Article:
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I used to use the implicit call of toString when wanting some debug info about an object, because in case of the object is null it does not throw an Exception.

For instance:

System.out.println("obj: "+obj);

instead of:

System.out.println("obj: "+obj.toString());

Is there any difference apart from the null case?
Can the latter case work, when the former does not?

What exactly is done, in case of the implicit call?

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up vote 39 down vote accepted

There's little difference. Use the one that's shorter and works more often.

If you actually want to get the string value of an object for other reasons, and want it to be null friendly, do this:

String s = String.valueOf(obj);

Edit: The question was extended, so I'll extend my answer.

In both cases, they compile to something like the following:

System.out.println(new StringBuilder().append("obj: ").append(obj).toString());

When your toString() is implicit, you'll see that in the second append.

If you look at the source code to java, you'll see that StringBuilder.append(Object) looks like this:

public StringBuilder append(Object obj) {
    return append(String.valueOf(obj));

where String.valueOf looks like this:

public static String valueOf(Object obj) {
    return (obj == null) ? "null" : obj.toString();

Now, if you toString() yourself, you bypass a null check and a stack frame and go straight to this in StringBuilder:

public StringBuilder append(String str) {
    return this;

So...very similar things happens in both cases. One just does a little more work.

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As others have said - use the "" + obj method.

According to]">The Java Language Spec:

  • If the term is null, use "null"
  • Primitive types are converted using the boxed-type constructor new Boolean(X) or whatever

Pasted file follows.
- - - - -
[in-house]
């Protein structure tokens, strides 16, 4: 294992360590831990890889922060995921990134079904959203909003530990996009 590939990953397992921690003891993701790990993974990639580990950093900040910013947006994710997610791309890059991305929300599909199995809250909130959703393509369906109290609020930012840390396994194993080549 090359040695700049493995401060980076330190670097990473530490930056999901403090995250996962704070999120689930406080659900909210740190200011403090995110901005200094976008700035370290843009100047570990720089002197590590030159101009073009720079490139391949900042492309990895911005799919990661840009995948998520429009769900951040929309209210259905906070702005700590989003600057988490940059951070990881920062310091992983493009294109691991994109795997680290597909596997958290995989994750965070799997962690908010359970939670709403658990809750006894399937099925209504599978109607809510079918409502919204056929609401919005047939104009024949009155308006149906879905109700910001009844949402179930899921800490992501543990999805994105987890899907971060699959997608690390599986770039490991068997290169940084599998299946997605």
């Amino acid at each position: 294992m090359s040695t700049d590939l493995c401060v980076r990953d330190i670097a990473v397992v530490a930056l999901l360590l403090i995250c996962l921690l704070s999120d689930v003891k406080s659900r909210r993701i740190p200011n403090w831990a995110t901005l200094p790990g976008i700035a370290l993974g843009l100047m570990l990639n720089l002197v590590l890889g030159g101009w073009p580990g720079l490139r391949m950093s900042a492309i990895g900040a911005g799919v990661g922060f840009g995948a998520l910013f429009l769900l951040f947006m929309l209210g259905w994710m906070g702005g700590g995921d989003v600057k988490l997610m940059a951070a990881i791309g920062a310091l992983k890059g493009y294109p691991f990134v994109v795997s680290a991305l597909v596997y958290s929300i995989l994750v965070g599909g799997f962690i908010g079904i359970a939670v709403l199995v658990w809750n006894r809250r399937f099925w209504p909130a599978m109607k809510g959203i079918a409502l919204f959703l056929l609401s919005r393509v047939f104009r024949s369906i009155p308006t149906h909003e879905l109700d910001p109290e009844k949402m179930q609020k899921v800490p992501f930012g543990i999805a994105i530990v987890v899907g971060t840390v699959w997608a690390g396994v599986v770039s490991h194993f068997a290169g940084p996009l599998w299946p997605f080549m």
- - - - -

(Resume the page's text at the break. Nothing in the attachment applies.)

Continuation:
• toString() is invoked (or equivalent)
  • if the result of toString() is null, use "null"
  • Concatenate the strings.
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The 4th item on your list piqued my interest. For things that aren't strings, it appends String.valueOf(String.valueOf(ob)). It's cheap and meets the requirements, I suppose. – Dustin Nov 30 '08 at 9:44
heh - nifty. If I'm honest, I didn't know until I looked at the spec either - the distinction has never mattered. A good example of why I always go to the primary source if I can. – Draemon Nov 30 '08 at 9:58

No difference except, like you say, the null safety. Always prefer the former to the latter.

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why is it preferred to use the latter version? thanks – Bartzilla Jan 3 '13 at 0:14

Actually, if your invariant says the object should never be null, it doesn't matter. So it depends on whether or not you accept obj to be null.

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It is quite easy to write a generic reference type.

class ref
  static public class Reference<T>
    private T value;
    public Reference(T value) { set(value); }
    public Reference() { set(null); }
    public void set (T value) { this.value = value; }
    public T get () { return this.value; }
    public String toString() { return String.valueOf(this.value); }

  static void fillString (Reference<String> str)

  public static void main (String[] args)
    Reference<String> str = new Reference<String>("");
    System.out.println (str);

Running it gives the required output:

javac && java ref
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